12. https://www.ncbi.nlm.nih.gov/pmc/articles/PMC3683816/
  13. https://www.pcrm.org/news/health-nutrition/egg-consumption-increases-risk-diabetes
  14. https://pubmed.ncbi.nlm.nih.gov/25832339/
  15. https://pubmed.ncbi.nlm.nih.gov/26404366/
  16. https://pubmed.ncbi.nlm.nih.gov/20104980/
  17. https://journals.sagepub.com/doi/abs/10.3181/00379727-112-28254
  18. https://www.ncbi.nlm.nih.gov/pmc/articles/PMC3069662/
  19. https://acaai.org/allergies/types-allergies/food-allergy/types-food-allergy/egg-allergy
  20. https://www.sciencedirect.com/topics/biochemistry-genetics-and-molecular-biology/biotin-deficiency
  21. https://extension.umn.edu/preserving-and-preparing/handling-eggs-prevent-salmonella
Article author photo Victoria Mazmanyan
Profession: Yerevan State Medical University
Last updated: December 18, 2020

Infographic

Yolk vs Egg white infographic
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Mineral Comparison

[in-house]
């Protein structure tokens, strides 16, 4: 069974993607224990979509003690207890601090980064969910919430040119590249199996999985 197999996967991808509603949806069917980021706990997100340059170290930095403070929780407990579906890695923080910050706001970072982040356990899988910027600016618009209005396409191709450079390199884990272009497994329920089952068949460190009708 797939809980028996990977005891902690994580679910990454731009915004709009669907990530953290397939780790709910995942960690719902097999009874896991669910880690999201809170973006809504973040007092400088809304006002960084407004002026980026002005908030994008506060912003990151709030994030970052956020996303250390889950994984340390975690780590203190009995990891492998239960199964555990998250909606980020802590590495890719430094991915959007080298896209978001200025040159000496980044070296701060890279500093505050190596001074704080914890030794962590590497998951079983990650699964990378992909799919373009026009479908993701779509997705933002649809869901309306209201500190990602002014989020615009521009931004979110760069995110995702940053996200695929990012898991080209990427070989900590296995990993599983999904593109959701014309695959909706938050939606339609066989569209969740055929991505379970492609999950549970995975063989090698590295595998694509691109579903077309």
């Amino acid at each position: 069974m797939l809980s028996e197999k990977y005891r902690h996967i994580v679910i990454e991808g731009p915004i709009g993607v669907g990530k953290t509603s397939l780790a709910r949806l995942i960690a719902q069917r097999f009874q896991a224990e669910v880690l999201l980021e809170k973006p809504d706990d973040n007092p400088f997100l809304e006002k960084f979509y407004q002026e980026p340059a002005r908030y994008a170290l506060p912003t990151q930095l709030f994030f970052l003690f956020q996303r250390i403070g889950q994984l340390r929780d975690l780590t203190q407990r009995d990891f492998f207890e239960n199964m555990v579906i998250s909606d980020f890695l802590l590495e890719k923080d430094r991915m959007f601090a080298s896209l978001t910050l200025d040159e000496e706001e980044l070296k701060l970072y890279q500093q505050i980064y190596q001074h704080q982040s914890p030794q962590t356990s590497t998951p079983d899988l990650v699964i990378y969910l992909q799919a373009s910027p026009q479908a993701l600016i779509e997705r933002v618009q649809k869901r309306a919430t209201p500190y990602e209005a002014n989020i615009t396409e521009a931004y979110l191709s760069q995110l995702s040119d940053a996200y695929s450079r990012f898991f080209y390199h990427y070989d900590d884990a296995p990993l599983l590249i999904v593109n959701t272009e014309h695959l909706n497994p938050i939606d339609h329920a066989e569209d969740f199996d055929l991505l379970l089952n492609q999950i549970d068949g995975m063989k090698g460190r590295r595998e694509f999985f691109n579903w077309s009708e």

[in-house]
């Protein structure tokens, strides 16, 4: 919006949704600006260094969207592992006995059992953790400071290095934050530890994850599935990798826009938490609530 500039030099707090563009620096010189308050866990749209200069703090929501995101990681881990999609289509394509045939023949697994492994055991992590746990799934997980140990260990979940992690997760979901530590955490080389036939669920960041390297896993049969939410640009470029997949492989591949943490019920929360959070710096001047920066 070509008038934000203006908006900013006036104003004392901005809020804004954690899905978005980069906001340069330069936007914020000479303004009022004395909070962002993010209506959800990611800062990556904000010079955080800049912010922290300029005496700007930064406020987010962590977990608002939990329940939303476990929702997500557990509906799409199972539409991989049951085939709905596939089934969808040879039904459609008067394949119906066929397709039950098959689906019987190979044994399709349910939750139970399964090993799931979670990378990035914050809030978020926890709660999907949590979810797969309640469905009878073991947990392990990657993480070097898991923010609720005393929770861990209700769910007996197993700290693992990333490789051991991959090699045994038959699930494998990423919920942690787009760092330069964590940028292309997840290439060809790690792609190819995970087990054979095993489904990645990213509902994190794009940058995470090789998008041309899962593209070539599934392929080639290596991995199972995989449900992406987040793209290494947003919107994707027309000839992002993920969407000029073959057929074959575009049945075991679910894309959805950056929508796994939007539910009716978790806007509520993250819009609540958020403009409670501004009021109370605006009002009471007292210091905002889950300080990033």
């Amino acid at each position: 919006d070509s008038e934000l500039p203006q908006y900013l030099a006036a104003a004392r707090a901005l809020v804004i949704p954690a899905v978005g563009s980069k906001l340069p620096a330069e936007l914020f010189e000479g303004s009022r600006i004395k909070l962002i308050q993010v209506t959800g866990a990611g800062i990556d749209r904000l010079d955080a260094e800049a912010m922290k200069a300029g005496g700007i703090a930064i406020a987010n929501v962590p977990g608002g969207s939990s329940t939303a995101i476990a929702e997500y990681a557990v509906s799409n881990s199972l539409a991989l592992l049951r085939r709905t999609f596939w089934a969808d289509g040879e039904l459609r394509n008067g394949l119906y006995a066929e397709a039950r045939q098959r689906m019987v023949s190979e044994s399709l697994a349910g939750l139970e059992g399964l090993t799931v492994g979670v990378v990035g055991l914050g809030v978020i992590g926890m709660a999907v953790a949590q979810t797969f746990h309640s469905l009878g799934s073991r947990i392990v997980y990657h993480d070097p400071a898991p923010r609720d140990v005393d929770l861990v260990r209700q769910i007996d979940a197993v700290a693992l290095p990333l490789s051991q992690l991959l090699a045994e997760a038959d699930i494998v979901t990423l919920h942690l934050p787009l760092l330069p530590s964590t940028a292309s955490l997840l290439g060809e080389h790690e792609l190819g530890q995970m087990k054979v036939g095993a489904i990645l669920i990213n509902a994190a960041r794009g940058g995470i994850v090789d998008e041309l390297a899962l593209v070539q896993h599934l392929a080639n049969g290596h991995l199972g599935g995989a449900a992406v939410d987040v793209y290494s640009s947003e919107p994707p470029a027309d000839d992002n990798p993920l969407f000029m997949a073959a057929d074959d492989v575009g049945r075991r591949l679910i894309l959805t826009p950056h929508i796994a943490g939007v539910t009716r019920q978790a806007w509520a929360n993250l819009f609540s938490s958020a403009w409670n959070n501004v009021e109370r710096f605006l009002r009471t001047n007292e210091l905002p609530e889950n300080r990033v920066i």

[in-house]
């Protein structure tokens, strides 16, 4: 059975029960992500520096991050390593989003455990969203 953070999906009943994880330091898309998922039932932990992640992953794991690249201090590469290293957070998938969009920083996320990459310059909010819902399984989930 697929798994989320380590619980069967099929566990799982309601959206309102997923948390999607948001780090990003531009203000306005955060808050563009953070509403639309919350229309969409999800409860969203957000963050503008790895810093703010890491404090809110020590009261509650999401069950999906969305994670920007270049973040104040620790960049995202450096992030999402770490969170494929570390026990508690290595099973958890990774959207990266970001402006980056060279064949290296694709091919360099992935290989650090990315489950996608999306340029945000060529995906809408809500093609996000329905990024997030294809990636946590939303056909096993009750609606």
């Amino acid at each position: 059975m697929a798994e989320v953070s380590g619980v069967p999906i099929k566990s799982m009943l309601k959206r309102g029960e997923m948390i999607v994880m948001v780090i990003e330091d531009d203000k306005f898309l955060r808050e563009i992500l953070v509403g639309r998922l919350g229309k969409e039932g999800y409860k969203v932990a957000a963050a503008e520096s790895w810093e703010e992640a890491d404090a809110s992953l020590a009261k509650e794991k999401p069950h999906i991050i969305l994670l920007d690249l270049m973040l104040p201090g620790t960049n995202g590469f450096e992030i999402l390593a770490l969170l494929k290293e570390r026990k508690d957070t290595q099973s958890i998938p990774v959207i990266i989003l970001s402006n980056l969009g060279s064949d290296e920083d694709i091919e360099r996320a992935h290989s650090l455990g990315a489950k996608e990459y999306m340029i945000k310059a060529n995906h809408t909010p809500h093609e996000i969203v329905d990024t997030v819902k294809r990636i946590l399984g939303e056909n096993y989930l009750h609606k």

Mineral comparison score is based on the number of minerals by which one or the other food is richer. The "coverage" chart below show how much of the daily needs can be covered by 300 grams of the food
Yolk
6
:
Contains more Iron +3312.5%
Contains more Calcium +1742.9%
Contains more Copper +234.8%
Contains more Zinc +7566.7%
Contains more Phosphorus +2500%
Contains less Sodium -71.1%
Contains more Potassium +49.5%
Contains more Magnesium +120%
Iron Calcium Potassium Magnesium Copper Zinc Phosphorus Sodium 103% 39% 10% 4% 26% 63% 168% 7%
Iron Calcium Potassium Magnesium Copper Zinc Phosphorus Sodium 3% 3% 15% 8% 8% 1% 7% 22%
Contains more Iron +3312.5%
Contains more Calcium +1742.9%
Contains more Copper +234.8%
Contains more Zinc +7566.7%
Contains more Phosphorus +2500%
Contains less Sodium -71.1%